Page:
Coft. With a wench.

King. With a child of our grandmother Eve, a female; or for thy more understanding, a woman; him, I (as my ever-esteem'd duty pricks me on) have fent to thee, to receive the need of punishment, by thy fweet Grace's officer, Anthony Dull, a man of good repute, carriage, bearing and eftimation.

Dull. Me, an't fhall pleafe you: I am Anthony Dull.

King. For Jaquenetta, (fo is the weaker vessel call'd) which I apprehended with the aforefaid fwain, I keep her as a vaffal of thy law's fury, and fhall at the leaft of thy fweet notice bring her to tryal. Thine in all complements of devoted and heart-burning heat of duty, Don Adriano de Armado.

Biron. This is not fo well as I look'd for, but the best that ever I heard.

King. Ay; the best for the worst. But, firrah, what lay you to this?

Coft. Sir, I confess the wench.

King. Did you hear the proclamation?

Coft. I do confefs much of the hearing it, but little of the marking of it.

King. It was proclaim'd a year's imprisonment to be taken with a wench.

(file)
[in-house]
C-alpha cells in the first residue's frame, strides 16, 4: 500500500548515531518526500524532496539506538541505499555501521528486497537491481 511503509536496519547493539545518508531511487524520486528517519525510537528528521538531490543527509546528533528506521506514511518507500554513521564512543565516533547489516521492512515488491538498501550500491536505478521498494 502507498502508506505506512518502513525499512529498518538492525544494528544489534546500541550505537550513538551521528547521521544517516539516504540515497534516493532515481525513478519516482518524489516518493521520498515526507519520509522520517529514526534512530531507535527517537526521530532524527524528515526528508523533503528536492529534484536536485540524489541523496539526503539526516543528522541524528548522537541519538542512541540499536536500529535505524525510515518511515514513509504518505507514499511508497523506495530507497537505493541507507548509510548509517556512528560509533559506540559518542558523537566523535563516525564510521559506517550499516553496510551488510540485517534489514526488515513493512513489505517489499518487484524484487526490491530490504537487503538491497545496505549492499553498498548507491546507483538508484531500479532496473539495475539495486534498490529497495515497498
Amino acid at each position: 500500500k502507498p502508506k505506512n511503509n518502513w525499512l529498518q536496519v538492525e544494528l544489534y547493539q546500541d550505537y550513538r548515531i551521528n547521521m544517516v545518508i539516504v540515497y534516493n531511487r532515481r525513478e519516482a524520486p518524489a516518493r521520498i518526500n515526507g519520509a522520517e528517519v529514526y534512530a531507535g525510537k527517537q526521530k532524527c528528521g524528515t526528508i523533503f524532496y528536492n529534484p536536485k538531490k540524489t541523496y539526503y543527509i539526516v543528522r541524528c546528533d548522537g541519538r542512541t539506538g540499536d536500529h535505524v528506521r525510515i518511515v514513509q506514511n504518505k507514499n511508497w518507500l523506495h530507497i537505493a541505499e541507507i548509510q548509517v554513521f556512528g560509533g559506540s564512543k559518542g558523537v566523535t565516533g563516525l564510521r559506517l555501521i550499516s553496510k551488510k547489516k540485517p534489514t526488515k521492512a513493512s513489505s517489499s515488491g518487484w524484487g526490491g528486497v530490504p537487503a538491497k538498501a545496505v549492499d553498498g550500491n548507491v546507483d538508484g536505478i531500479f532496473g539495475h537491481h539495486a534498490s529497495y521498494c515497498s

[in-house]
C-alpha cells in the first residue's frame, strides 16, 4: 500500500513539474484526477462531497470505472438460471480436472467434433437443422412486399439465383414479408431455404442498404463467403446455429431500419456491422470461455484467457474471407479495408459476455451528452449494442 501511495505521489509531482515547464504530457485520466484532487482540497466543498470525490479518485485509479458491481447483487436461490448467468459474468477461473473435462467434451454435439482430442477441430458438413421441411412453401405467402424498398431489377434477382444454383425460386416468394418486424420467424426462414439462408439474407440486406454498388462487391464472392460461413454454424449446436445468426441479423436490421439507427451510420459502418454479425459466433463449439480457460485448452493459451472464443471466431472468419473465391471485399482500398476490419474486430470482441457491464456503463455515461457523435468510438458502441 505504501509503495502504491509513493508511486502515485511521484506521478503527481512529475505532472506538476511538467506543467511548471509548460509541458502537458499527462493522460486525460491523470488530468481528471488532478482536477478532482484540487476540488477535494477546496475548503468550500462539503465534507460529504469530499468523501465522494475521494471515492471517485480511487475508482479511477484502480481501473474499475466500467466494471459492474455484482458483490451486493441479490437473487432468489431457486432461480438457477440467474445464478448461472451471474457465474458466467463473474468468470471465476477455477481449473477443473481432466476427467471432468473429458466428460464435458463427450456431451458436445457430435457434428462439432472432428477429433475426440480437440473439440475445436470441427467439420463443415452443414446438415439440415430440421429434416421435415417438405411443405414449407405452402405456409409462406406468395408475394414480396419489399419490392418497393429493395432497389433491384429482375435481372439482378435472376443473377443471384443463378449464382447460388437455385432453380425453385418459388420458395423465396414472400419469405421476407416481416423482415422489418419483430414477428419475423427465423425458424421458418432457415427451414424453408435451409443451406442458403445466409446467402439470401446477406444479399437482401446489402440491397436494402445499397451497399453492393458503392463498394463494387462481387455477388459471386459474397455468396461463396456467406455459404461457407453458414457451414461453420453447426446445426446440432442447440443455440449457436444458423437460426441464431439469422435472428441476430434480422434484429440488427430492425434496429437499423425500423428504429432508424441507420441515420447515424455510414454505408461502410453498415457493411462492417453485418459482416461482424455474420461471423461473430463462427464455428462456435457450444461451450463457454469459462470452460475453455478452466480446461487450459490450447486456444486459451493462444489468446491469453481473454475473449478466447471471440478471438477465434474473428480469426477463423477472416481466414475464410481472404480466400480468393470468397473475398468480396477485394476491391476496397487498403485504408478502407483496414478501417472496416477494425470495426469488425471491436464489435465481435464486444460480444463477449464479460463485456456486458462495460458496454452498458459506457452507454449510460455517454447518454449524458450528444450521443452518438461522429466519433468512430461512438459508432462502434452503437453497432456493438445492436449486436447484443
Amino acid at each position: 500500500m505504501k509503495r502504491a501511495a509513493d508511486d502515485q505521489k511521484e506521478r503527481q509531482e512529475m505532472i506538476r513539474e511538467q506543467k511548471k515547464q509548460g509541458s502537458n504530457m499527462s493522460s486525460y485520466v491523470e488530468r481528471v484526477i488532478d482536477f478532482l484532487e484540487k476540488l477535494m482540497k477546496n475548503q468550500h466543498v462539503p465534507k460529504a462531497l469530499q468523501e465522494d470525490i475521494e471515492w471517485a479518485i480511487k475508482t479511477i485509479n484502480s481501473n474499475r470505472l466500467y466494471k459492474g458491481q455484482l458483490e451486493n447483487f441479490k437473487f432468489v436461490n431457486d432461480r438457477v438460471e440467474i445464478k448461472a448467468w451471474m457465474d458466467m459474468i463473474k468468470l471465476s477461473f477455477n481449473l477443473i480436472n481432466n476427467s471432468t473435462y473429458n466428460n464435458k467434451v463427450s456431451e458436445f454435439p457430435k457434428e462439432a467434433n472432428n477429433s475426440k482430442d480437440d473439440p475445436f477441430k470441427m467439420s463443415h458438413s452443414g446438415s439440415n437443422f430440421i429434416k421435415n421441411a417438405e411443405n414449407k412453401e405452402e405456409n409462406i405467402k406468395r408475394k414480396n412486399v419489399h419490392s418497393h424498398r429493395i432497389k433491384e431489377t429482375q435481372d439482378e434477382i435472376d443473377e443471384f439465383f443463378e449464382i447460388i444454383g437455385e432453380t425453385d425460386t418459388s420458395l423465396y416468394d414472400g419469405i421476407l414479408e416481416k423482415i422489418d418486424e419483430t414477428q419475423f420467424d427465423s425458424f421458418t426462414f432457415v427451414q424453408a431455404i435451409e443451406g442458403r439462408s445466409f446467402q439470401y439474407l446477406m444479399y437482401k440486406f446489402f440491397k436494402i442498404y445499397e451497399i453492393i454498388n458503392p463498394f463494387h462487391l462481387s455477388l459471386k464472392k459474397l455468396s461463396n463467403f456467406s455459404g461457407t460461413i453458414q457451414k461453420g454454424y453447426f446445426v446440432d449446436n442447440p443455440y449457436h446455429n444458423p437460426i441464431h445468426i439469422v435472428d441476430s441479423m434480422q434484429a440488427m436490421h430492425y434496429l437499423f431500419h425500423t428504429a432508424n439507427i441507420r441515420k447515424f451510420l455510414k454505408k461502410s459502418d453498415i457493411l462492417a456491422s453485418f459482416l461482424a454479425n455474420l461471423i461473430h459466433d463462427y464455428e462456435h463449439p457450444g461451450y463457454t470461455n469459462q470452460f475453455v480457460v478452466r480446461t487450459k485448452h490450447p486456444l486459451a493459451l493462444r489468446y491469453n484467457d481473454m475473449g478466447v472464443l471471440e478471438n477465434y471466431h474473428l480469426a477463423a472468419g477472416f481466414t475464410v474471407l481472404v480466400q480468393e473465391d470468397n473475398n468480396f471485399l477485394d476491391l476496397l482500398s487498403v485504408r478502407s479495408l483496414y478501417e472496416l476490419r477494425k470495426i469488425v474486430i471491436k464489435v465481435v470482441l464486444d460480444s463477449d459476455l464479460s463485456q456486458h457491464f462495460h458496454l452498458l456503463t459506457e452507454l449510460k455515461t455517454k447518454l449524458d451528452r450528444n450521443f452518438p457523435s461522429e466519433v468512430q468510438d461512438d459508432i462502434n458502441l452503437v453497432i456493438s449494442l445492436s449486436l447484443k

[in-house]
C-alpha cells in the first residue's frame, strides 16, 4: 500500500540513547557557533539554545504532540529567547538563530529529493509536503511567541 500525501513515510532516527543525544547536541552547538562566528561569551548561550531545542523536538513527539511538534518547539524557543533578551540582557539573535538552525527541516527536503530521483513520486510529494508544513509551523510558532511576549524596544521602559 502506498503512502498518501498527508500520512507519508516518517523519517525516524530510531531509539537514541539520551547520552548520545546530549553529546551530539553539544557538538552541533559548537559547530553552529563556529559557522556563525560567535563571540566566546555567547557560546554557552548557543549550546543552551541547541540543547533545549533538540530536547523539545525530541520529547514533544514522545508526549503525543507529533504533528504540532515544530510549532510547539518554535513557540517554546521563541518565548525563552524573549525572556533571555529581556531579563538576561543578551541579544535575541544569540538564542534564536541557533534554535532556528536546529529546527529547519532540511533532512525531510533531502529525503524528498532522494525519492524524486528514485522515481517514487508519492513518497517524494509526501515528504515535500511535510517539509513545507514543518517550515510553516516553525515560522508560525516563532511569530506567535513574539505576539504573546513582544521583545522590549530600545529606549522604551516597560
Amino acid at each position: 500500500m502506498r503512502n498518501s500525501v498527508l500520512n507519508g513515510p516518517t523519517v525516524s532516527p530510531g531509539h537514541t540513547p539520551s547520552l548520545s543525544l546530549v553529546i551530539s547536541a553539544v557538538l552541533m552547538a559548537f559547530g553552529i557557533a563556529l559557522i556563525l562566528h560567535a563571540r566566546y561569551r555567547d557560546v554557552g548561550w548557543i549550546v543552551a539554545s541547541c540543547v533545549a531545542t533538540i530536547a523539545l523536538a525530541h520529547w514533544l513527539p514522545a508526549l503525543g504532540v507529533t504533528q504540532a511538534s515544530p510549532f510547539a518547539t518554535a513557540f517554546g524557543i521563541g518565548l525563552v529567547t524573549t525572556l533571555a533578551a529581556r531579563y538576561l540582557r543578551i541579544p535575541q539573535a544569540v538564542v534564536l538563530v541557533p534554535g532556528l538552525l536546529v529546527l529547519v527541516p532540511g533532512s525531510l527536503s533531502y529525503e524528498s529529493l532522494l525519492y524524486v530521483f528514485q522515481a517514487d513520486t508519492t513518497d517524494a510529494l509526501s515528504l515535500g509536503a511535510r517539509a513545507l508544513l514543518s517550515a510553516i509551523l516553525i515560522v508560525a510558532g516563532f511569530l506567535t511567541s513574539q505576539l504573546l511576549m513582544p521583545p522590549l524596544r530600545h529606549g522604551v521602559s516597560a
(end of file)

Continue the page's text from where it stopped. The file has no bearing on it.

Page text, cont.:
Coft. I was taken with none, Sir, I was taken with a damofel.

King. Well, it was proclaimed damosel.

Coft. This was no damofel neither, Sir, fhe was a virgin.

King. It is fo varied too, for it was proclaim'd virgin.

Coft. If it were, I deny her virginity: I was taken with a maid.

King. This maid will not ferve your turn, Sir.
Coft. This maid will ferve my turn, Sir.

King. Sir, I will pronounce fentence; you shall faft a week with bran and water.

Coft. I had rather pray a month with mutton and porridge.

King. And Don Armado fhall be your keeper. My lord Biron, fee him deliver'd o'er. And go we, lords, to put in practice that, Which each to other hath so strongly sworn.


Biron. I'll lay my head to any good man's hat, Thefe oaths and laws will prove an idle scorn. Sirrah, come on.

Coft. I fuffer for the truth, Sir: for true it is, I was taken with Jaquenetta, and Jaenetta is a true girl; and therefore welcome the four cup of profperity: affliction may one day fmile again, and until then, fit thee down, forrow.